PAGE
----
Chang'e 1 spacecraft was launched by Long March 3A from Xichang Satellite Launch Center (XSLC) on October 24, 2007. It entered lunar orbit on November 7, 2007, becoming China's first lunar-orbiting spacecraft. On November 26, 2007 China published 2D/3D images of lunar surface successfully derived from the downlink data from CCD camera aboard Chang'e 1, marking the success of the first Chinese lunar exploration mission. On February 21, 2008, Chang'e 1 survived from the first lunar eclipse, and now Chang'e 1 has got a large number of valuable data for science exploration. According to ground controllers' instruction, Chang'e 1 impacted on moon accurately on March 1, 2009.
Chang'e 1 is based on China's Dongfanghong (DFH) 3 satellite platform and weighs 2,350 kg. It is designed to operate for one year, orbiting the moon in the 200 km polar circular orbit. Up to now, the spacecraft is well into its year-long task of surveying the moon's surface from a 200-kilometer (120-mile) orbit. Chang'e 1 has four scientific objectives: (1) to obtain 3D imagery of the lunar surface; (2) to detect the contents and distribution of useful chemical elements on the lunar surface; (3) to probe the properties of lunar regolith; and (4) to explore the cislunar space environment between 40,000 km and 400,000 km.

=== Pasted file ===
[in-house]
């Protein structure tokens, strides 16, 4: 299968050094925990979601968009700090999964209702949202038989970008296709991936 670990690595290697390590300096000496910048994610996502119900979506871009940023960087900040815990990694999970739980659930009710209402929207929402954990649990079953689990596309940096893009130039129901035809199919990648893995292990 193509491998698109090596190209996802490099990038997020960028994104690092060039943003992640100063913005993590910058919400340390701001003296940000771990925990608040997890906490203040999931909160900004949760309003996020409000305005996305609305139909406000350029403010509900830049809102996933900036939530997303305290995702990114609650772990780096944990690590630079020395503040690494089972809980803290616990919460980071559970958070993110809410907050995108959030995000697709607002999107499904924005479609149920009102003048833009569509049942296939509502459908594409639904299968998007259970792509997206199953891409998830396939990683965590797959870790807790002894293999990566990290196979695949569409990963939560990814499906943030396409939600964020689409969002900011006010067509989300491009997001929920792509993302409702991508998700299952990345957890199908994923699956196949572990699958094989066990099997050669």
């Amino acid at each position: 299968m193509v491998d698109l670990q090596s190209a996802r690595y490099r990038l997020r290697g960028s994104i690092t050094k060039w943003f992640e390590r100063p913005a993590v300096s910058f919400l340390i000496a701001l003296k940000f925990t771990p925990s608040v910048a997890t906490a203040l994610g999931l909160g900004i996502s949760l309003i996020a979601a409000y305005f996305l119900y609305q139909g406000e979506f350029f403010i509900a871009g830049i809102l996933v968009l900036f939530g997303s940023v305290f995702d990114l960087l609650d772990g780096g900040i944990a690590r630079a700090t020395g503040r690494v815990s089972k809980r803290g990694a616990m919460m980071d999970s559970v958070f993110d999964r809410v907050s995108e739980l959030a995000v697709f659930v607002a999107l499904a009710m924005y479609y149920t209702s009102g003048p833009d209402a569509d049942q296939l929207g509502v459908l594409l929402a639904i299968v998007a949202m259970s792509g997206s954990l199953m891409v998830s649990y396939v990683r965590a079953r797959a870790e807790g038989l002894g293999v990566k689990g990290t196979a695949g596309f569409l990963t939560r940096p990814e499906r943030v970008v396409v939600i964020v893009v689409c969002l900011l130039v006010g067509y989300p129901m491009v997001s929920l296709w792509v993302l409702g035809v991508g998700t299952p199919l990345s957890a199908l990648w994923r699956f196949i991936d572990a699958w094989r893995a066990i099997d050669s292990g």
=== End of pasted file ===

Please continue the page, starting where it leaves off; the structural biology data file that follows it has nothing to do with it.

The complete success of our country's first lunar exploration mission has achieved another milestone after first satellite launch and manned space flight. It realized the Chinese nation's 1,000-year-old dream of reaching the moon.
The whole Chang'e program will feature three phrases: Orbiting the moon, Landing on the moon, and sample returning. In Phase 1 of China's lunar program, Chang'e 1 was already launched and its back-up Chang'e 2 will be launched in 2010. The phase 2 has been authorized by State Department in February 2008 and it is underway.